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Sara Innamorato Declares Primary Victory Over Five-Term Incumbent Dom Costa

Sarah Boden
90.5 WESA
Sara Innamorato poses with supporter Jann Chirdon of Glenshaw at her victory party, at Hitchhiker Brewing in Sharpsburg.

First-time candidate Sara Innamorato declared victory over a five-term incumbent in the Democratic primary for House District 21.

"We accomplished the impossible,” Innamorato told supporters at her victory party at Hitchhiker Brewing in Sharpsburg.

“It’s not just about winning tonight,” she said. “It’s about who is now engaged in the civic process that felt excluded before. And we can start to rebuild our party and bring more people to the table.”

Dom Costa later conceded the race in a statement. 

The District 21 includes city neighborhoods like Stanton Heights and Lawrenceville, as well as suburbs like Millvale and Ross Township.

Costa has been one of the most conservative Allegheny County Democrats in the state legislature. He’s previously voted against abortion rights and in favor of more restrictive immigration policies.

A native of Ross Township with a background in consulting and nonprofit work, Innamorato challenged Costa on those positions, and pledged to fight for progressive policies like a Medicare-for-all health coverage system, as well as a more progressive tax structure and protection for renters and others from gentrifying housing costs.

She was one of three state House candidates backed by the Democratic Socialists of America -- a trend that Muhlenberg University pollster Chris Borick said is widespread this year.

"You have more moderate Dems, or more mainstream Democratic candidates, in a position where they're having to fend off challenges from the left,” he said.

DSA candidate Summer Lee also won her primary in House District 34 against Paul Costa, a distant cousin to Dom.

Innamorato’s campaign borrowed from the energy of the DSA, whose Pittsburgh chapter numbers over 500 and whose door-knocking efforts helped a pair of local candidates beat incumbents last fall. She was also backed by environmental and other progressive groups.

For his part, Costa had solid backing from the Allegheny County Democratic Committee, which entitled him to have his name appear on “slate cards” handed out at the polls. He also enjoyed the support of the Allegheny County Labor Council, which represents area unions, and numerous other elected officials, who hailed his ability to address district needs.

In terms of fundraising, the contest seemed robust right up until Election Day. Innamorato raised more than $72,500 in the first four months of 2018; Costa raised more than $48,600 during the same time period. Costa drew headlines, meanwhile, for circulating a mailers to Republican voters, asking them to write in his name on their ballot.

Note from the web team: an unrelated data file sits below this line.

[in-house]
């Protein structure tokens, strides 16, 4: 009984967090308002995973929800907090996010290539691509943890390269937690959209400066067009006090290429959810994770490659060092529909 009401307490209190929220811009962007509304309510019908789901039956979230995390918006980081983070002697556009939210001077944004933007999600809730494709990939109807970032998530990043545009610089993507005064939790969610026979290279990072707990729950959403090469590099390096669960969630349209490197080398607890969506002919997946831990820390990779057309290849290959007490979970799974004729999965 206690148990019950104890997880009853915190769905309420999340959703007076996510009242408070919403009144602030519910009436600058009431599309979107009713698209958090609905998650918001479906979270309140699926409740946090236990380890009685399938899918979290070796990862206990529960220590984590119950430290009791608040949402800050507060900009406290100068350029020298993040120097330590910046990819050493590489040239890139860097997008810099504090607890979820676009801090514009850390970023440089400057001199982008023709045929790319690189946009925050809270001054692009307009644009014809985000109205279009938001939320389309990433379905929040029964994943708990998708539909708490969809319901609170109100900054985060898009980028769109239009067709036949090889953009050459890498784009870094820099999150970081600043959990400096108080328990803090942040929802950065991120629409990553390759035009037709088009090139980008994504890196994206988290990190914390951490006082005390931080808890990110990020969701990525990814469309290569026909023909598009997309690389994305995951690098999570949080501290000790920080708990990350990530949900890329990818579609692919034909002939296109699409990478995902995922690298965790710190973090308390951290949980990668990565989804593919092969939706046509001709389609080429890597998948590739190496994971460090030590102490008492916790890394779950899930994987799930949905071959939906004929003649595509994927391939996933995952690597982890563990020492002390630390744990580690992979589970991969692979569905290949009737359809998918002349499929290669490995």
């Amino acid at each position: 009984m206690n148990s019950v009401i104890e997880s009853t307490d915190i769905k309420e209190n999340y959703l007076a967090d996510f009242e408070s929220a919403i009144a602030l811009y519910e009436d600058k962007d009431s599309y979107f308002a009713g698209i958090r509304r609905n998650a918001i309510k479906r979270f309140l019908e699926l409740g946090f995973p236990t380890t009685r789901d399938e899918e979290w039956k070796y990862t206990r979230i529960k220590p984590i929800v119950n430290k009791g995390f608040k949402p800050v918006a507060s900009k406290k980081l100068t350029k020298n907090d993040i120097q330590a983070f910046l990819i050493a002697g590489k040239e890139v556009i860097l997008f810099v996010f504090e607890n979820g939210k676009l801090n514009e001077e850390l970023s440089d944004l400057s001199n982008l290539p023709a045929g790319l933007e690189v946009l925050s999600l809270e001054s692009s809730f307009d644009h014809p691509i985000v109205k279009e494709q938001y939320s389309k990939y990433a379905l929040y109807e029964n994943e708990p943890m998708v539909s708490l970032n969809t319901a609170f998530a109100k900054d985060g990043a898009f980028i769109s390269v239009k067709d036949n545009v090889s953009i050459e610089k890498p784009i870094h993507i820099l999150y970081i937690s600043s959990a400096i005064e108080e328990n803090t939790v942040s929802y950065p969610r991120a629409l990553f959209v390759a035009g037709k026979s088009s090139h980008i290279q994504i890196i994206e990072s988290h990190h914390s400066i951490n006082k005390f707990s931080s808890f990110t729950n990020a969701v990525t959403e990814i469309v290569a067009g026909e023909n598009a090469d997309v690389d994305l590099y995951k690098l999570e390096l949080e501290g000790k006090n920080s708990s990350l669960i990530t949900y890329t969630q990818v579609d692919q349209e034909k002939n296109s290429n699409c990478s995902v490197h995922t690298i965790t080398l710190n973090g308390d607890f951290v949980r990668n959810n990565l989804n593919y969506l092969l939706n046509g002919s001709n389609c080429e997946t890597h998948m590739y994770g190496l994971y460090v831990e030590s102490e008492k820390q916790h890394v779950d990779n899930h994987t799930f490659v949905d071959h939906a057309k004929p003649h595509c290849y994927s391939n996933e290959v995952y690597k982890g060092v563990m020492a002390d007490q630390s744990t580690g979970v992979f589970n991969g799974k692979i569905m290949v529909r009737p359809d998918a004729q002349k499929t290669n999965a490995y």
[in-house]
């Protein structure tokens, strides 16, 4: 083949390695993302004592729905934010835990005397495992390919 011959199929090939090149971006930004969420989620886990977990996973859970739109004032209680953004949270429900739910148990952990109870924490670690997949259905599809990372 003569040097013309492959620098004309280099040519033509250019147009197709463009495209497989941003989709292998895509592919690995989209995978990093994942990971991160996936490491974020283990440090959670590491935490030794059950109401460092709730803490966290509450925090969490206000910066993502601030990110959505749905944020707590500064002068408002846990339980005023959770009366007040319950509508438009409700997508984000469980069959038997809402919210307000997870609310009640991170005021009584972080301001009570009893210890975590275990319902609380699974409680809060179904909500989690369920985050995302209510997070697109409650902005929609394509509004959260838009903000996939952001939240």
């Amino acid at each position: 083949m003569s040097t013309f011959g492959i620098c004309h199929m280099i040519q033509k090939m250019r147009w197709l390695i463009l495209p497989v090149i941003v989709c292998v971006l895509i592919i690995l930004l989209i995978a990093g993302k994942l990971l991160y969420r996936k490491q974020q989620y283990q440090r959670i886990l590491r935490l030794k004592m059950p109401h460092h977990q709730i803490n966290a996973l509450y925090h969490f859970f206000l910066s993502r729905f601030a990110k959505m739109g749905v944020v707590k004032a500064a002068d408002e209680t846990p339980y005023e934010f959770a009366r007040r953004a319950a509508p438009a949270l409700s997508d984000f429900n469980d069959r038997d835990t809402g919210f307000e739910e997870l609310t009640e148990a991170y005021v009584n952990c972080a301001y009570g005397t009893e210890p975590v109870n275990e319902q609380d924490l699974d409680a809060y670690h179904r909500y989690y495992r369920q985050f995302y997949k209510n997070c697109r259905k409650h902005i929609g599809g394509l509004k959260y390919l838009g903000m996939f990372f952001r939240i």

Such an effort would require obtainng at least 300 write-in votes By late Tuesday evening, it appeared that Costa had fallen short: The county's election office reported only 280 write-ins on the Republican ticket.

University of Pittsburgh political science professor Kristin Kanthak says Tuesday's outcome will have lasting effects: "You should expect to see big changes in terms of what the Democratic Party in Allegheny looks like."

She cites not just a more progressive political approach but the fact that both the Costas' challengers were women. 

"We know historically that Pennsylvania is 49th out of 50 in terms of women's representation in the state legislature," she says. But Tuesday's results, she predicts will "wake up both parties to the fact that we can't just keep running the same candidates. Voters are going to be wanting to see something a little different."

Sarah Boden covers health and science for 90.5 WESA. Before coming to Pittsburgh in November 2017, she was a reporter for Iowa Public Radio. As a contributor to the NPR-Kaiser Health News Member Station Reporting Project on Health Care in the States, Sarah's print and audio reporting frequently appears on NPR and KFF Health News.
Nearly three decades after leaving home for college, Chris Potter now lives four miles from the house he grew up in -- a testament either to the charm of the South Hills or to a simple lack of ambition. In the intervening years, Potter held a variety of jobs, including asbestos abatement engineer and ice-cream truck driver. He has also worked for a number of local media outlets, only some of which then went out of business. After serving as the editor of Pittsburgh City Paper for a decade, he covered politics and government at the Pittsburgh Post-Gazette. He has won some awards during the course of his quarter-century journalistic career, but then even a blind squirrel sometimes digs up an acorn.